The Politics of Memory; Authenticity and the Artifice

By Thomas Cole
Byera Hadley Travelling Scholarship

Culture is made manifest through many mediums, but perhaps architecture is one of the most confrontational. Architecture is negotiated in nearly all urban interactions; it is home, work, community and character. Architecture is built, torn down, abandoned and rebuilt. As time decays its surfaces, traces of past significance are left behind as legitimate artifacts to be subjectively interpreted by their present day inhabitants. The city of collective memory is a living museum that presents the rich palimpsest of the past to its populace as they interact in daily life. The city becomes the essence of culture, pulsing in a constant flux between storing and rewriting the fables of place.

Our memory stores, catalogues and recites moments of our past. Information gained from an experience of a prior situation that helps us understand the way in which we must act in response to specific engagements in the future. This mode of human activity provides us with both the inherent intuition and rationalized reaction required to perform developmentally as individuals as well as a collective society. As one uses references of past behavior to govern reactions to specific scenarios, memory becomes a critical pathway to developing individuality and personality. As personal experiences vary from those around us, different systems of reaction are imparted in the person's unique collection of memory providing individualism. ”We are at any moment the sum of our moments, the product of all our experiences”[1]

Memories however, exist within a fluid and ever-changing continuum. The way in which one perceives his or her own experience is influenced by other occurrences whether they are encountered first hand or through other intermediary exposure. “We are continually made aware not only of our own previous thoughts and actions, but of other people’s, whether witnessed directly or learned about second hand. Even the imprints of exceedingly remote experience can come into consciousness.”[2] The moment as described above, is influenced by ones absorption of the experiences before it and similarly reconfigured and remembered differently contingent upon experiences that occur after it. A memory one has as a child may be understood, and viscerally recalled entirely differently as an adult because the adjacent or connected memories that frame and contextualize it have distorted, been replaced or been forgotten. Memory is therefore a completely authentic as long as it continues to be a subjective account. While the memory may shift to be remembered in a completely different way, it remains absolutely accurate as the experience recalled by its owner.

The notion of a memory existing within a community refers to the idea of collective consciousness. A communal sense of decorum, morals and ideas that are generally acknowledged in a community or society providing what can be understood as a generalized notion of its culture.[3] The production of a communal viewpoint requires that a number of members within a society understand these values and actively recognize and implement them. Collective consciousness therefore becomes something of a living history, existing only for microseconds before it is partially consigned to the past and outmoded by its reinterpretation. In the same way that history can be altered through its rearrangement of evidence, the validity of collective consciousness hinges on the interpretation or reinterpretation of its providence. The culture of a society exists in its specificity at the interface between history and memory. The organization of fragments of a past that no longer exist, as to provide a history of what may have happened and how it was experienced.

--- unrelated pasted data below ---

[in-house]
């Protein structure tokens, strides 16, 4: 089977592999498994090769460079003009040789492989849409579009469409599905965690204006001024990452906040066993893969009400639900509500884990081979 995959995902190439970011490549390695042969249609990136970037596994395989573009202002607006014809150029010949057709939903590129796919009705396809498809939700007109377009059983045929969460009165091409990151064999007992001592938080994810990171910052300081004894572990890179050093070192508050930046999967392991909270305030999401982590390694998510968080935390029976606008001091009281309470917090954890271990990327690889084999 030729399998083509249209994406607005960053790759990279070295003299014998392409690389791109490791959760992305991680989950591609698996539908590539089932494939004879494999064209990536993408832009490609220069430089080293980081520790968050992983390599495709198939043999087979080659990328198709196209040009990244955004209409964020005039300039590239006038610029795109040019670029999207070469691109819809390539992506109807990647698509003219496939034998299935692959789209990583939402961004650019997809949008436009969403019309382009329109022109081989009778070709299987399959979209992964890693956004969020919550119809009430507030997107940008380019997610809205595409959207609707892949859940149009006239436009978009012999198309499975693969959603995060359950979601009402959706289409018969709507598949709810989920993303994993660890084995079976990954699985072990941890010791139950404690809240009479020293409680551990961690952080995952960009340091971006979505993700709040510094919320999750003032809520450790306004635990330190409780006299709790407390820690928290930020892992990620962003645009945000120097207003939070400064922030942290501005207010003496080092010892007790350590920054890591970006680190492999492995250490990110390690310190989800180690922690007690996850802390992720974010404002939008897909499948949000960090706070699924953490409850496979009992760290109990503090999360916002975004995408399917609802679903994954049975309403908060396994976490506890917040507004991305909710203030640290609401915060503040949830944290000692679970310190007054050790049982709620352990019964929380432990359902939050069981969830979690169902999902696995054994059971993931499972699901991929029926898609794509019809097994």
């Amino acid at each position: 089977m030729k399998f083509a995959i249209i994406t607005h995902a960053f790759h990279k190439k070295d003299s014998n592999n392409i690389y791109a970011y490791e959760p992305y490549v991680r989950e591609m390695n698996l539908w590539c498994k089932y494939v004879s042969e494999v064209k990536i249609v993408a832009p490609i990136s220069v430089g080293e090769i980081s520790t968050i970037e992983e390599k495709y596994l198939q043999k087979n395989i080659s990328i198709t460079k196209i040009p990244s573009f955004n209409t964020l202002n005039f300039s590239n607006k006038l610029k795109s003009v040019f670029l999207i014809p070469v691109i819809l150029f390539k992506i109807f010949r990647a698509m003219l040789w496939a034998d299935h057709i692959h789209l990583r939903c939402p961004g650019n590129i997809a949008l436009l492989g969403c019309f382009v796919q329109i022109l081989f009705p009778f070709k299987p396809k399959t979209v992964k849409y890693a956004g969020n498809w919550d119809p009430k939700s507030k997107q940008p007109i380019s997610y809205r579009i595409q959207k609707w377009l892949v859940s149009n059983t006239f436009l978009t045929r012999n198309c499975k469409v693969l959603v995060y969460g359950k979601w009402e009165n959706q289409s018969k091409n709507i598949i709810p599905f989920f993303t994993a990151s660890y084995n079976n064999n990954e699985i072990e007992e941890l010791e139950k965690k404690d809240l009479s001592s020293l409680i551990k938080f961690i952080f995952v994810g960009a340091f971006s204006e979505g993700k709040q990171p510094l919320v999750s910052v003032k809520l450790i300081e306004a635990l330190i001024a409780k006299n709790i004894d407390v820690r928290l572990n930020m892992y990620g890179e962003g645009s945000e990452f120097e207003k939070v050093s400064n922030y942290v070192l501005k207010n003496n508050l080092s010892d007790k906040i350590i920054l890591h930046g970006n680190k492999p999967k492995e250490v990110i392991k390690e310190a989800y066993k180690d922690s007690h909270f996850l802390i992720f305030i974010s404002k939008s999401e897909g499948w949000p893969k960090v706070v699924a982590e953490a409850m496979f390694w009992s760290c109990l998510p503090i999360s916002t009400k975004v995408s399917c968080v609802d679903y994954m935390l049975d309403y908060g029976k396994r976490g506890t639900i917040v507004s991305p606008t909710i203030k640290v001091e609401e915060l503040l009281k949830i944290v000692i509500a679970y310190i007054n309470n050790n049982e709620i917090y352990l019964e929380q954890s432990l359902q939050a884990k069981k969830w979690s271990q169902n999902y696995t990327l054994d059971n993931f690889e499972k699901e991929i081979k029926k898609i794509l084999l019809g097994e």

It is the principle concern of this work to explore this interface; the mode in which memory is recounted as history and the ways in which the artifacts of the built environment and art practice can act as its curatorial agent. The work will examine artifacts specifically addressing the way in which their construction affords interpretation and the process in which it affects our perception.

This project will consist of three main chapters, The Curation of Trace, The Negotiation of Trace and The Creation of Trace. The Curation of Trace refers to a process whereby a series of artifacts are placed into a considered relationship that provides perpetual referencing between the objects and the metanarrative implied by the conglomerated whole. The Negotiation of Trace seeks to explore the boundaries of the artifact’s content and its designed context, offering an insight into the shifting definitions of ‘authentic’ and the ‘artifice’. Finally the creation of trace will examine the idea of performance and reenactment as a mode of memorialization and question whether it has the capacity to provide shared authorship and sustained collective memory.

Much of the research conducted for this project was undertaken over a period of fourteen weeks across six countries previously effected by the conflicts of World War Two and the paranoia generated by the Cold War tensions. While this physical and political geography had a huge effect on many of the buildings and cities that I visited, it was not the only past that was occasionally made present. This report seeks to outline a multitude of historic impacts; chronologically positioned across European history and politically positioned between the en masse struggles for power, and the importance of traditions in vernacular, domestic space.


[1] Quote from A.A. Mendilow

David Lowenthal, , The Past is a Foreign Country: (Cambridge, Cambridge University Press, 2009), 185

[2] Ibid., 186

[3] James Wertsch, “The Narrative Organization of Collective Memory,” ETHOS, Vol. 36, Issue 1 (2008): 122